Another student worker on the archaeological dig shouted, “I found another one!” Everyone gathered to see him pull a minie ball—a Civil War bullet—from the grounds where a historic battle took placesite.
|Paula Addai ’14 scrapes through dirt in search of|
Addai is participating in an archaeology field school led by Lori Lee, Randolph’s Ainsworth Visiting Professor of American Culture. They are digging to discover artifacts and buried walls at Sandusky, a plantation that Union forces took control of and used as their headquarters while attacking Lynchburg in 1864. Although the Union army had ravaged much of Virginia’s Shenandoah Valley, they were repulsed by Confederate forces in Lynchburg.
Lee, an anthropologist who specializes in antebellum Virginia plantations, is leading the excavation at Sandusky to help find the footprint of the Civil War-era kitchen that once stood on the property so an accurate reconstruction can take place. Also, the crew is searching for historical artifacts that would otherwise be lost or damaged if the kitchen is rebuilt. They have found minie balls, a pocket watch fob from the early 1900s, harmonica plates, and other items.
Lee is especially interested in finding connections between Sandusky and Poplar Forest, a home built by Thomas Jefferson, because the two plantations were owned by relatives during the Civil War period.
|Lori Lee takes a picture of a minie ball uncovered at Sandusky, a house|
that served as Union headquarters during the Battle of Lynchburg.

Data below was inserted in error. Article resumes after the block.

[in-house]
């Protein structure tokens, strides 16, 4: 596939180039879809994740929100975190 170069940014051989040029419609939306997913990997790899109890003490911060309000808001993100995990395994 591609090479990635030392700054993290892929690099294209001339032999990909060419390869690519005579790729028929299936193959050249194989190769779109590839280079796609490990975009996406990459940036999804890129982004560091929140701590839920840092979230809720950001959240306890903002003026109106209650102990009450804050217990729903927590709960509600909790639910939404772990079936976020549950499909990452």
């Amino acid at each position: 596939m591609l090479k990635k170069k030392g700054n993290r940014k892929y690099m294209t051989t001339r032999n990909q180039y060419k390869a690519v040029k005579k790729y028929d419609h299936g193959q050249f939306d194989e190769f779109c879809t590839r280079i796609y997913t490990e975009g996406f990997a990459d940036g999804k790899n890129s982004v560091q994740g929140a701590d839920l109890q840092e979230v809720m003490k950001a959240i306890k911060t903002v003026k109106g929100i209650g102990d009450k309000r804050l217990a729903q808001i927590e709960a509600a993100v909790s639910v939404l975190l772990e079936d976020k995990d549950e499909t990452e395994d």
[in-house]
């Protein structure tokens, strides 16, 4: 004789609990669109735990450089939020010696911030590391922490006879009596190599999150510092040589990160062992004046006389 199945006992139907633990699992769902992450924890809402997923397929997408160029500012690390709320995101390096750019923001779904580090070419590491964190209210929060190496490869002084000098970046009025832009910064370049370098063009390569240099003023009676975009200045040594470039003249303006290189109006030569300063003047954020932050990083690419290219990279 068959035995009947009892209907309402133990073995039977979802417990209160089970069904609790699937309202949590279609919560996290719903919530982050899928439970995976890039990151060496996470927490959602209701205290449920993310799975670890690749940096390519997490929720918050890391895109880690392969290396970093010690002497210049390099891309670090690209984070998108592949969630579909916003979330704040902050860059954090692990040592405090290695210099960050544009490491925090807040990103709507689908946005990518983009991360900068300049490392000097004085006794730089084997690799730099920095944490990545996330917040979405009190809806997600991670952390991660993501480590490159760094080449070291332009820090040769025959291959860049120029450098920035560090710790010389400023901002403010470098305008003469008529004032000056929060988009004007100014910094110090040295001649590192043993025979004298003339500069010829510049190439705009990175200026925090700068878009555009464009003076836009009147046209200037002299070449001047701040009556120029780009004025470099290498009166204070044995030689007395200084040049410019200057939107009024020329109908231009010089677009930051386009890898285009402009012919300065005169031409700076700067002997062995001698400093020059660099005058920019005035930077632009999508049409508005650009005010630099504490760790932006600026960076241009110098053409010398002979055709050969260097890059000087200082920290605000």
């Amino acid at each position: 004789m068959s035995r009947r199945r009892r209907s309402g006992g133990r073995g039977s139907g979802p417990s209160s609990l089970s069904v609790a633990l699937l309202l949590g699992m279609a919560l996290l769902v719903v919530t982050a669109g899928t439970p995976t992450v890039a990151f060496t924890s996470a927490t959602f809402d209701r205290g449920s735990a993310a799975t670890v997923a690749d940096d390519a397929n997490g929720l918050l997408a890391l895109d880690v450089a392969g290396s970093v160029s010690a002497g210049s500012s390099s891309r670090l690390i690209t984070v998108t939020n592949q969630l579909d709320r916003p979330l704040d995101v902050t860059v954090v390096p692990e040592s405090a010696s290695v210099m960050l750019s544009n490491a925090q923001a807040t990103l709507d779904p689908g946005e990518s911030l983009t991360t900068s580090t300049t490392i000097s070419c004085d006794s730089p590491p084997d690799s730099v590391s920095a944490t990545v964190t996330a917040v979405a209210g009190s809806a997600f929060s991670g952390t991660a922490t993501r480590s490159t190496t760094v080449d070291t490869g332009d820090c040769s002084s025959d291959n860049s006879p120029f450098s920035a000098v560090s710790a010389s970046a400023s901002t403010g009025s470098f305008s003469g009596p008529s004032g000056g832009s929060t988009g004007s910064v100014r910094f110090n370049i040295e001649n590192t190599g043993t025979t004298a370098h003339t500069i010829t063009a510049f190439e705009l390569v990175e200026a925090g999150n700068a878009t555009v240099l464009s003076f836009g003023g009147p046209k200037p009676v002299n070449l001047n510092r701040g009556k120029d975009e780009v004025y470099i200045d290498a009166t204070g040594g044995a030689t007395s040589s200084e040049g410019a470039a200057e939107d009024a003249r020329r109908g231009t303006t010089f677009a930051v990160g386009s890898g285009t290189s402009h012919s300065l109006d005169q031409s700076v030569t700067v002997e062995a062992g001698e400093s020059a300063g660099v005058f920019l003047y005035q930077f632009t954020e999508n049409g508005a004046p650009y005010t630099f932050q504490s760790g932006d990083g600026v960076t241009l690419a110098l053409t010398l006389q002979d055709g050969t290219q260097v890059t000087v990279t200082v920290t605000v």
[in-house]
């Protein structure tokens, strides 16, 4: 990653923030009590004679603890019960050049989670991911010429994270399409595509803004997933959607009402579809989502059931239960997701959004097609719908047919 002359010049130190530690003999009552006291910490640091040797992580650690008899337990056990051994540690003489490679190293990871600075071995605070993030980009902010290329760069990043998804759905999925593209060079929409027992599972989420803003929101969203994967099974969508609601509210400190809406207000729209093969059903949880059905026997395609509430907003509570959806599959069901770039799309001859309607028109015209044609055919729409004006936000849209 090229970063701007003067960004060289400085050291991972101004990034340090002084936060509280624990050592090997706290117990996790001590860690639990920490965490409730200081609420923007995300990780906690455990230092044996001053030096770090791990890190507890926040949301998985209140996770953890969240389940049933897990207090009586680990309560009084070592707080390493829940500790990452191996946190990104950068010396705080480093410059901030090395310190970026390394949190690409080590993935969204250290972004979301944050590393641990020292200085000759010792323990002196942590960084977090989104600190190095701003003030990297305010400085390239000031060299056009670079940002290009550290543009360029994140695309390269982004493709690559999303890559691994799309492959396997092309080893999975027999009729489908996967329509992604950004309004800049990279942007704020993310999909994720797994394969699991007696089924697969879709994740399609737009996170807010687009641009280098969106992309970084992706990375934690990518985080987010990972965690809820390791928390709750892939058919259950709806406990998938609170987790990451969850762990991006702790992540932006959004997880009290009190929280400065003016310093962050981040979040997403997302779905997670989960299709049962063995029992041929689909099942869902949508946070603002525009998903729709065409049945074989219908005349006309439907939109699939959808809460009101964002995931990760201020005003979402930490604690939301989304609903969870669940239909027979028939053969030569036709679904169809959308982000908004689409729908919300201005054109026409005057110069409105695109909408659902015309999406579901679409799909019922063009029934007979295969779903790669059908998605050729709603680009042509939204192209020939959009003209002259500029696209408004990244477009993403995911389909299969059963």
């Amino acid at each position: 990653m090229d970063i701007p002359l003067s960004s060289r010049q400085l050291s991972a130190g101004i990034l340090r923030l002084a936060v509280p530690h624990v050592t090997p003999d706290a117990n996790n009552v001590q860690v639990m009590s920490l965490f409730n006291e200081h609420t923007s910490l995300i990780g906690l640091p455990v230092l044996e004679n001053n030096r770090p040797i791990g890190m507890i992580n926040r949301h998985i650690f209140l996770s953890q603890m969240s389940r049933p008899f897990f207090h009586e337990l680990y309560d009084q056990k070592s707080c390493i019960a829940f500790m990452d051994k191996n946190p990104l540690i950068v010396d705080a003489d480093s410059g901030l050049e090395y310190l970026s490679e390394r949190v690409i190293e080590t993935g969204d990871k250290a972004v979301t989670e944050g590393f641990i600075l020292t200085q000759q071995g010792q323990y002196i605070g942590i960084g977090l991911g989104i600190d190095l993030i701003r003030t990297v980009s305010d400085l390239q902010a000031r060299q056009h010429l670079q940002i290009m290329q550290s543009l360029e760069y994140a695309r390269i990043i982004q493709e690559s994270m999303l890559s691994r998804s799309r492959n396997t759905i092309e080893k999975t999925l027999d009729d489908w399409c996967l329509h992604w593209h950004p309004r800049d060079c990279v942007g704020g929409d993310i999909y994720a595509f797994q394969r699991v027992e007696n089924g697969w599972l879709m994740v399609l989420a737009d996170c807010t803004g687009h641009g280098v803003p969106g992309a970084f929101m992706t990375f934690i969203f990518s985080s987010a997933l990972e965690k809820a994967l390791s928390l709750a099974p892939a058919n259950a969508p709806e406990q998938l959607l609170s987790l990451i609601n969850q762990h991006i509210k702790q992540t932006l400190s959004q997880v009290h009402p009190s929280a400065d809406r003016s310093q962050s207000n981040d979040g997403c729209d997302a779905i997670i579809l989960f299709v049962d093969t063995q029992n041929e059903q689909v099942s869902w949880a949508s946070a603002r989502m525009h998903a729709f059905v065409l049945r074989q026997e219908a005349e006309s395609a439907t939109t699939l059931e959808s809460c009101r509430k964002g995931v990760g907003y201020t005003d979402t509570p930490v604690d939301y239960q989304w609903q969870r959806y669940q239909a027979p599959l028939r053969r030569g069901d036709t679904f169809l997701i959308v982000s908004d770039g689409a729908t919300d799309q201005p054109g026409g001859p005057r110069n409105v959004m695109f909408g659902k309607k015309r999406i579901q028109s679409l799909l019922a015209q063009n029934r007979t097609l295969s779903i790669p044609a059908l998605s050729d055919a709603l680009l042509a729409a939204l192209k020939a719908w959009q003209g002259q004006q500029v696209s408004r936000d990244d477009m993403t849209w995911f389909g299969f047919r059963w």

Most of the students on the project are history students from Lynchburg College, which has a partnership with the Historic Sandusky Foundation. Addai, a sociology major at Randolph, also got involved because she wanted to work on an archaeological project and learn about research methods.
Lee said that this internship is a perfect educational opportunity for Addai. “By doing this project, we do historical research, archaeological research, anthropological interpretation, and we use theoretical frameworks,” she said. “Those are research skills that she can carry on through sociology, and you learn them really well when you apply them in a research setting.”
Addai hopes the experience continues to yield artifacts that will allow her to piece together more information and stories about the culture of the people who lived and worked at Sandusky. “Sociology is all about learning about people’s way of life and society,” she said. “I want to find out what society was like here many years ago, especially about the slaves and how they related to the plantation owners.”